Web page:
US job growth indicates a difficult inflation battle ahead
US job growth: Last month, job growth in the United States remained robust, although wages rose rapidly, indicating that the world’s largest economy is still fighting to contain increasing costs.
Official numbers show that employers gained 263,000 jobs last year, while average hourly compensation increased by 5.1%. The unemployment rate stayed unchanged at 3.7%. The report was stronger than expected, despite the Federal Reserve’s efforts to cool the economy and stabilize prices by raising interest rates.
In response to inflation – the rate at which prices are rising that is nearing a 40-year high, the Federal Reserve has increased interest rates this year at the fastest rate since the 1980s. Analysts have foreseen a decline in job creation as a result of businesses slowing expansion or cutting back due to higher costs. In spite of reports of layoffs in certain industries, such as housing and technology, the US Department of Labor indicated on Friday that the labor market remains robust.
In November, bars, restaurants, and healthcare companies were the primary employers. Even in areas like as construction and manufacturing, which were projected to face job losses, employment increased. Analysts opined that this could be good news for workers, given the concern that rising borrowing costs could precipitate a painful rise in unemployment.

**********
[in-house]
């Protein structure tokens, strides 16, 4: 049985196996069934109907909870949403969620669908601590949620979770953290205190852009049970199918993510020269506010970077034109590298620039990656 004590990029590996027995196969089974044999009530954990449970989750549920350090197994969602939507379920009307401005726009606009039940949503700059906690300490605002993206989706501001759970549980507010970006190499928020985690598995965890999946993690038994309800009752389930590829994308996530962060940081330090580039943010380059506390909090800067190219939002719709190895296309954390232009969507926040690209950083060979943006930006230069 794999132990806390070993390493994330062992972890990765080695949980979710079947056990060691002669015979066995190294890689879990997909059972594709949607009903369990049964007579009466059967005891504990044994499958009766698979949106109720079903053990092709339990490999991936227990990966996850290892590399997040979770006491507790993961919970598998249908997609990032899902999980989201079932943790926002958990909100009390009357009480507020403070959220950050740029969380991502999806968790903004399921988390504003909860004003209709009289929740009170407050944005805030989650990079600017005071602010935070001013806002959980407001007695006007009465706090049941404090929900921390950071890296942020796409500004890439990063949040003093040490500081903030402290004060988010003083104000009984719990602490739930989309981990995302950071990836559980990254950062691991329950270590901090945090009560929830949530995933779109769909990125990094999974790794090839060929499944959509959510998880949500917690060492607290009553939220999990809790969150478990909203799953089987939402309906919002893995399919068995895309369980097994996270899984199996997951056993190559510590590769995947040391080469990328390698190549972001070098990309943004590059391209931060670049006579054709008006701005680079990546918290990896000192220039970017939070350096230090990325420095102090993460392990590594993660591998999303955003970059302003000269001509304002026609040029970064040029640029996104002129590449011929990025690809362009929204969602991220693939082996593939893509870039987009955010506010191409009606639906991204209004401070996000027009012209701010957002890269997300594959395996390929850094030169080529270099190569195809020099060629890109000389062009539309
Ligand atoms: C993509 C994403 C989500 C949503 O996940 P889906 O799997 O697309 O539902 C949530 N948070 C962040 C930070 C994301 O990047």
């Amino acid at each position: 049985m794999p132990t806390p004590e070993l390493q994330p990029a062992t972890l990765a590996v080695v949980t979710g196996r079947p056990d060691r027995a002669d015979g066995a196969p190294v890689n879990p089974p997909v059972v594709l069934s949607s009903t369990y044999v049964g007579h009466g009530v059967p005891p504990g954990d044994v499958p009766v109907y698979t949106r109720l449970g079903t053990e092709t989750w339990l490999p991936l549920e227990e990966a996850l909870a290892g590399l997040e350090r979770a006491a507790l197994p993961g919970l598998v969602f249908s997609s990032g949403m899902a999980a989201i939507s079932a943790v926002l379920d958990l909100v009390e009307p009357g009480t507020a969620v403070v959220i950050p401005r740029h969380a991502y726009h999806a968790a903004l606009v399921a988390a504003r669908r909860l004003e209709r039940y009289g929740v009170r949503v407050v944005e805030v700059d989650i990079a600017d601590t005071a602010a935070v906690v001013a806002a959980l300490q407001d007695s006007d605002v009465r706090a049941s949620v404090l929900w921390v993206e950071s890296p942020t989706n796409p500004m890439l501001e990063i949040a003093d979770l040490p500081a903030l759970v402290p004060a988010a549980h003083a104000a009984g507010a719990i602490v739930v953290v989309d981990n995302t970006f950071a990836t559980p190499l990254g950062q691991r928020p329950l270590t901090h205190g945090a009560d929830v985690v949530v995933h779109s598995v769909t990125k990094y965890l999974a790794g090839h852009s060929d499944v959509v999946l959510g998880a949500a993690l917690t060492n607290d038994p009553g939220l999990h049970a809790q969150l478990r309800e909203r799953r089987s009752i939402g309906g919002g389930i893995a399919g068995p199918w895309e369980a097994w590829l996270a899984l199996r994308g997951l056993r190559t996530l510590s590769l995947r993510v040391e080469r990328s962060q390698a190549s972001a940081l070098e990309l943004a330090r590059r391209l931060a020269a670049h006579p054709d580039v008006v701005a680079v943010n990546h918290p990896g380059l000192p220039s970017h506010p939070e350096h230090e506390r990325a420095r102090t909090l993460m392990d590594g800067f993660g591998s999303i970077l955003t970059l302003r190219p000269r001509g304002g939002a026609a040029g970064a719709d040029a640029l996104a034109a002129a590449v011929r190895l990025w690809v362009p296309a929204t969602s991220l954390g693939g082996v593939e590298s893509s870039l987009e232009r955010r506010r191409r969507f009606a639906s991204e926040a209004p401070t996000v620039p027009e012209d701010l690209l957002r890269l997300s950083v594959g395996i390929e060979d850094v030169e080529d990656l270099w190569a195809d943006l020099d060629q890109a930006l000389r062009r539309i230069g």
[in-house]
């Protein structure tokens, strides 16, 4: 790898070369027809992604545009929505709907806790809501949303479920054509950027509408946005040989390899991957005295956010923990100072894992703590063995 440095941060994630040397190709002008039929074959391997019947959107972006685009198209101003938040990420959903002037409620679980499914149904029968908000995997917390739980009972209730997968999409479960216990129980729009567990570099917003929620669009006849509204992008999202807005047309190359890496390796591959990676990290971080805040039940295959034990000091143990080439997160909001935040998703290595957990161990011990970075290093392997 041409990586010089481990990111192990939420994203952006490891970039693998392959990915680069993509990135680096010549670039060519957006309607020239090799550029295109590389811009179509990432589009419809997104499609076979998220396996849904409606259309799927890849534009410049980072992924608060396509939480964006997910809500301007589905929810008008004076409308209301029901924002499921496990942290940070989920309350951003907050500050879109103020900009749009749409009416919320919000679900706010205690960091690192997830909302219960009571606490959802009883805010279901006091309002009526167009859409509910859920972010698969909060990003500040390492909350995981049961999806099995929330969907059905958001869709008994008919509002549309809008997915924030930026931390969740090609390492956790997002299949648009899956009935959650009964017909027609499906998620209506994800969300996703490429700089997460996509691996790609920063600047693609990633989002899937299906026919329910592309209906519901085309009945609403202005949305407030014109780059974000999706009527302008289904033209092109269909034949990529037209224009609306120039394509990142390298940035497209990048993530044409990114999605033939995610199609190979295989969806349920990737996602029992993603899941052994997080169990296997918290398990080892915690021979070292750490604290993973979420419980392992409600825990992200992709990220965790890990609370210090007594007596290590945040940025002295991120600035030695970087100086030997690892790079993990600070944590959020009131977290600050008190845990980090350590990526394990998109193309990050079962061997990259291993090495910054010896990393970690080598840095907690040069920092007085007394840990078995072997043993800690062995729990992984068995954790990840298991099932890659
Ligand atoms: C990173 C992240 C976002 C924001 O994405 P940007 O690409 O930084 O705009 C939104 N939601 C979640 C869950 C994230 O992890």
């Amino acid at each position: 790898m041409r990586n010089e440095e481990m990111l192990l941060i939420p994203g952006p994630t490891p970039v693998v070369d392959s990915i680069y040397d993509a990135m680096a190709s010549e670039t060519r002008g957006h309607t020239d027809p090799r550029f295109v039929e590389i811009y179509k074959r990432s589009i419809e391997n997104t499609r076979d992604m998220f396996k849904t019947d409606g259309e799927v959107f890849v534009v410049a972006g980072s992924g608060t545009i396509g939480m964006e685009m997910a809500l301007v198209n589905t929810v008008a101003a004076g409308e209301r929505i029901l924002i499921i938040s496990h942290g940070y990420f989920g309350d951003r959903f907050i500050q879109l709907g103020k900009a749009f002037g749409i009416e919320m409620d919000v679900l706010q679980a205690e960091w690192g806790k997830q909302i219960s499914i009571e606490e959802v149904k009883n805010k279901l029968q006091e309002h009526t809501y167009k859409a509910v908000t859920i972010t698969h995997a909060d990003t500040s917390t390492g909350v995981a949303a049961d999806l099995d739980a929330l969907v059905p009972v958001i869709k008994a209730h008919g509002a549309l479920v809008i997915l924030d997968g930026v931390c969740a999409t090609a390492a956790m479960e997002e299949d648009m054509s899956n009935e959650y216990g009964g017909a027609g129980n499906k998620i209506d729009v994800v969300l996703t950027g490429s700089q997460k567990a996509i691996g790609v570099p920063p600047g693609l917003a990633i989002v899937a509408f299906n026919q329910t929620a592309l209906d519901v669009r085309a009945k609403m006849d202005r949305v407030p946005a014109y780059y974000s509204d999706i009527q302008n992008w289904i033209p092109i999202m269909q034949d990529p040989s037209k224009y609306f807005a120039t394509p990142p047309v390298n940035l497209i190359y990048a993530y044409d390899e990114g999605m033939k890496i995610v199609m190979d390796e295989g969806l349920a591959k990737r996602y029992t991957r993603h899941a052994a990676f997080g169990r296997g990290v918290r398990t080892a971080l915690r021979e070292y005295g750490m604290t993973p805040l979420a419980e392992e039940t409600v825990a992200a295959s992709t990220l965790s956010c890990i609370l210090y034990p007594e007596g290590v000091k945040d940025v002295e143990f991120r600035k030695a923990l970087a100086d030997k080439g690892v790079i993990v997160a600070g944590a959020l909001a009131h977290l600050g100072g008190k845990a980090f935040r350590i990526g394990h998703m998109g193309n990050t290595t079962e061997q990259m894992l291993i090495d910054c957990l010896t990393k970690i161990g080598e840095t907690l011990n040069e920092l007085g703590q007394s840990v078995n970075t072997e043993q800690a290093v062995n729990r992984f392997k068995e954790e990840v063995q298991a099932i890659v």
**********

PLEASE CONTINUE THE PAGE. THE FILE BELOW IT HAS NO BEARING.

The strong wage growth, they added, will continue to exert upward pressure on prices, suggesting that the Federal Reserve will continue to raise interest rates in the coming months.
“Fed officials will not have missed the fact that average hourly earnings have steadily increased over the past three months, exceeding all expectations and moving in the opposite direction of what they desire,” said Seema Shah, chief global strategist at Principal Asset Management. “Yes, it’s a positive thing that the US labor market is so vigorous. But it is really alarming that wage pressures continue to increase.”
While wages are rising, they are not increasing as quickly as prices. The inflation rate reached 7.7% last month. Even though the unemployment rate has decreased since June, when it reached 9.1%, it is still near a 40-year high.
Ian Shepherdson of Pantheon Macroeconomics stated, “We still believe a moderation in wage growth is likely, but only because we expect payrolls to soften significantly in the first quarter due to both slower gross hiring and rising layoffs.” “Emerging evidence on both is consistent with this narrative, but the Fed must see it in the hard employment data”
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